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The Runx1 transcription factor controls CSF-1-dependent and -independent growth and survival of macrophages

Abstract

Gene translocations that repress the function of the Runx1 transcription factor play a critical role in the development of myeloid leukemia. In this report, we demonstrate that Runx1 precisely regulates c-fms (CSF-1 receptor) gene expression. Runx1 controlled expression by binding to multiple sites within the mouse c-fms gene, allowing interaction between promoter and downstream enhancer elements. The runx1 and c-fms genes showed an identical pattern of expression in mature macrophages. Runx1 expression was repressed in CSF-1 stimulated, proliferating bone marrow-derived macrophages (BMM) and significantly increased in quiescent, CSF-1 starved cells. The RAW264.7 and Mono-Mac-6, macrophage-like cell lines expressed low levels of Runx1 and both showed growth arrest and cell death with ectopic expression of Runx1. The EM-3 cell line, which represents an early myeloid progenitor cell line, showed growth arrest with Runx1 expression in the absence of any detectable changes in cell differentiation. These findings suggest that Runx1 regulates growth and survival of myeloid cells and provide a novel insight into the role of Runx family gene translocations in leukemogenesis.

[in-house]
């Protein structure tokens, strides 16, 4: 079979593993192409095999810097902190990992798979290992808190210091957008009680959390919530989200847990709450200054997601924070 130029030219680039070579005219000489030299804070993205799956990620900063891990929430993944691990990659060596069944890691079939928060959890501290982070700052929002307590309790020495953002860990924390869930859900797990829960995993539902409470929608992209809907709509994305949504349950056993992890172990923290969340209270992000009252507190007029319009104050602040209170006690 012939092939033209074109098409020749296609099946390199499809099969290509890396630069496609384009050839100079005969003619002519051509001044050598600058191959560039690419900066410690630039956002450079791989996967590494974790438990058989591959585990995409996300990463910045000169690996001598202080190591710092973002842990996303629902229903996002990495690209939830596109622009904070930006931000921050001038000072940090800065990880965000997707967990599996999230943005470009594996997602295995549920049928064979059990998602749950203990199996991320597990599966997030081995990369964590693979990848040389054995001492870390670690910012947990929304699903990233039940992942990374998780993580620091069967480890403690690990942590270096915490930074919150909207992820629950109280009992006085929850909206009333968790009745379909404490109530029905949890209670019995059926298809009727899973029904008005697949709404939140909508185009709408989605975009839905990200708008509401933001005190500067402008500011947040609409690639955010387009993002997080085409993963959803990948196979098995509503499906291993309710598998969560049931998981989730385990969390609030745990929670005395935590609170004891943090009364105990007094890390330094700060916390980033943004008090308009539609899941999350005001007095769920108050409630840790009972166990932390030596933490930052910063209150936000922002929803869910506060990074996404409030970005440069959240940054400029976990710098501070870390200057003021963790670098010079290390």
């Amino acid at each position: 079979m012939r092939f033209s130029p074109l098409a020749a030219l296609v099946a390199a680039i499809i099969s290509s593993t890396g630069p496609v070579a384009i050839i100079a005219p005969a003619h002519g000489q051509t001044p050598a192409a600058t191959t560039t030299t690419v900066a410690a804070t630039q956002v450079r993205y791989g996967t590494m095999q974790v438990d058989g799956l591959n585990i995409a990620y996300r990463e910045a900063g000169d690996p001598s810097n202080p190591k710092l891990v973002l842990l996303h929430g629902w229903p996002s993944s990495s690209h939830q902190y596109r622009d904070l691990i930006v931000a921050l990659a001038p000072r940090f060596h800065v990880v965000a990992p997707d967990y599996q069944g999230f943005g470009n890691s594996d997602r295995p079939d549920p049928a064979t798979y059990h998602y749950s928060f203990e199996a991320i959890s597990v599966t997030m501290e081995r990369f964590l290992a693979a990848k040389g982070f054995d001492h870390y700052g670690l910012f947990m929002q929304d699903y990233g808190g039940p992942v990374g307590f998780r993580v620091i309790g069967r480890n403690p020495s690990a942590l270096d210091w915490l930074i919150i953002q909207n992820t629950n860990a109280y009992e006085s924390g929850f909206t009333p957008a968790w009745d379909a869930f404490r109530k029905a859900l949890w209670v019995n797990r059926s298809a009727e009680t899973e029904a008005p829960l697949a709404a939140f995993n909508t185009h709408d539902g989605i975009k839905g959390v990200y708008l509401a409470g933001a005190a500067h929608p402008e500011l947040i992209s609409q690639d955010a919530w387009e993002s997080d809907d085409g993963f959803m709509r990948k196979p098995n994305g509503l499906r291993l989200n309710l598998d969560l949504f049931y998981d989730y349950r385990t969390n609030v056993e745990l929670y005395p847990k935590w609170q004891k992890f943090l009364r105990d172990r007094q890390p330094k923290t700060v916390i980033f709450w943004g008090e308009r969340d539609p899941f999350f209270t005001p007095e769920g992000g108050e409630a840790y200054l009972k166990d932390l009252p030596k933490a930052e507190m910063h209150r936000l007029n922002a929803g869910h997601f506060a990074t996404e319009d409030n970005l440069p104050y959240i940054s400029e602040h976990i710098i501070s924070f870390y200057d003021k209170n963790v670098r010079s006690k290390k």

Authors: Himes SR, Cronau S, Mulford C, Hume DA
Journal: Oncogene., 24(34):5278-5286
Year: 2005
PubMed: Find in PubMed